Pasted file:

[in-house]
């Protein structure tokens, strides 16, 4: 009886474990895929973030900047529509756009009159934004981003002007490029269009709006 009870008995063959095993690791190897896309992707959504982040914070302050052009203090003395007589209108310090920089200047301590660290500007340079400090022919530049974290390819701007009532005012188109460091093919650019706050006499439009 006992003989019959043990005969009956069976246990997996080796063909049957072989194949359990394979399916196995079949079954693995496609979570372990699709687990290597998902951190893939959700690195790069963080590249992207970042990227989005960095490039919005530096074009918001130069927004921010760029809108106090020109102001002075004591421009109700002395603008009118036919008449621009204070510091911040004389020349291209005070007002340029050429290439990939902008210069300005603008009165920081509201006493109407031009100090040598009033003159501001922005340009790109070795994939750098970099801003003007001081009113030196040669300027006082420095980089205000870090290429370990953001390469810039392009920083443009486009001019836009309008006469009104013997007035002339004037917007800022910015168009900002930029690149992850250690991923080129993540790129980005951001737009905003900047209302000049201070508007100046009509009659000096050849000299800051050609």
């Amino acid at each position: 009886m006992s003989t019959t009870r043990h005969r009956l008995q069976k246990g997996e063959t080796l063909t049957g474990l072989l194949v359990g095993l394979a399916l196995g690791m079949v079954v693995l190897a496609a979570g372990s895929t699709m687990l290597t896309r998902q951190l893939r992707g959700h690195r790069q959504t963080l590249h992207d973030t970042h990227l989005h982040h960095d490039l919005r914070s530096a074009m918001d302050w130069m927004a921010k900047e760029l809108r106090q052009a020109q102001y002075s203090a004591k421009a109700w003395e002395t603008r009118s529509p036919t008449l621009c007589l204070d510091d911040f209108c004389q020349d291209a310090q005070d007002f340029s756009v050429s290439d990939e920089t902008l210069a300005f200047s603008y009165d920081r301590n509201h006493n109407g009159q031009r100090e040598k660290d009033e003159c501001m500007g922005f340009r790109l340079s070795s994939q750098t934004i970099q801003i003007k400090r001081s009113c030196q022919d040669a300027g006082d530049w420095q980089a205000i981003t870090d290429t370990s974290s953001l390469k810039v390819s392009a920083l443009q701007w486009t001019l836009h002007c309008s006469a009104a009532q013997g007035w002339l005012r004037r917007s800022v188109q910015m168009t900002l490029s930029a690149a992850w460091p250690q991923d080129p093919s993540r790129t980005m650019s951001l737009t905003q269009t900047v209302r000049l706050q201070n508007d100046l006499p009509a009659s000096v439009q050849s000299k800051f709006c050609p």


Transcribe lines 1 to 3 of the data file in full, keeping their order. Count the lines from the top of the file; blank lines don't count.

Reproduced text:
[in-house]
């Protein structure tokens, strides 16, 4: 009886474990895929973030900047529509756009009159934004981003002007490029269009709006 009870008995063959095993690791190897896309992707959504982040914070302050052009203090003395007589209108310090920089200047301590660290500007340079400090022919530049974290390819701007009532005012188109460091093919650019706050006499439009 006992003989019959043990005969009956069976246990997996080796063909049957072989194949359990394979399916196995079949079954693995496609979570372990699709687990290597998902951190893939959700690195790069963080590249992207970042990227989005960095490039919005530096074009918001130069927004921010760029809108106090020109102001002075004591421009109700002395603008009118036919008449621009204070510091911040004389020349291209005070007002340029050429290439990939902008210069300005603008009165920081509201006493109407031009100090040598009033003159501001922005340009790109070795994939750098970099801003003007001081009113030196040669300027006082420095980089205000870090290429370990953001390469810039392009920083443009486009001019836009309008006469009104013997007035002339004037917007800022910015168009900002930029690149992850250690991923080129993540790129980005951001737009905003900047209302000049201070508007100046009509009659000096050849000299800051050609």
């Amino acid at each position: 009886m006992s003989t019959t009870r043990h005969r009956l008995q069976k246990g997996e063959t080796l063909t049957g474990l072989l194949v359990g095993l394979a399916l196995g690791m079949v079954v693995l190897a496609a979570g372990s895929t699709m687990l290597t896309r998902q951190l893939r992707g959700h690195r790069q959504t963080l590249h992207d973030t970042h990227l989005h982040h960095d490039l919005r914070s530096a074009m918001d302050w130069m927004a921010k900047e760029l809108r106090q052009a020109q102001y002075s203090a004591k421009a109700w003395e002395t603008r009118s529509p036919t008449l621009c007589l204070d510091d911040f209108c004389q020349d291209a310090q005070d007002f340029s756009v050429s290439d990939e920089t902008l210069a300005f200047s603008y009165d920081r301590n509201h006493n109407g009159q031009r100090e040598k660290d009033e003159c501001m500007g922005f340009r790109l340079s070795s994939q750098t934004i970099q801003i003007k400090r001081s009113c030196q022919d040669a300027g006082d530049w420095q980089a205000i981003t870090d290429t370990s974290s953001l390469k810039v390819s392009a920083l443009q701007w486009t001019l836009h002007c309008s006469a009104a009532q013997g007035w002339l005012r004037r917007s800022v188109q910015m168009t900002l490029s930029a690149a992850w460091p250690q991923d080129p093919s993540r790129t980005m650019s951001l737009t905003q269009t900047v209302r000049l706050q201070n508007d100046l006499p009509a009659s000096v439009q050849s000299k800051f709006c050609p």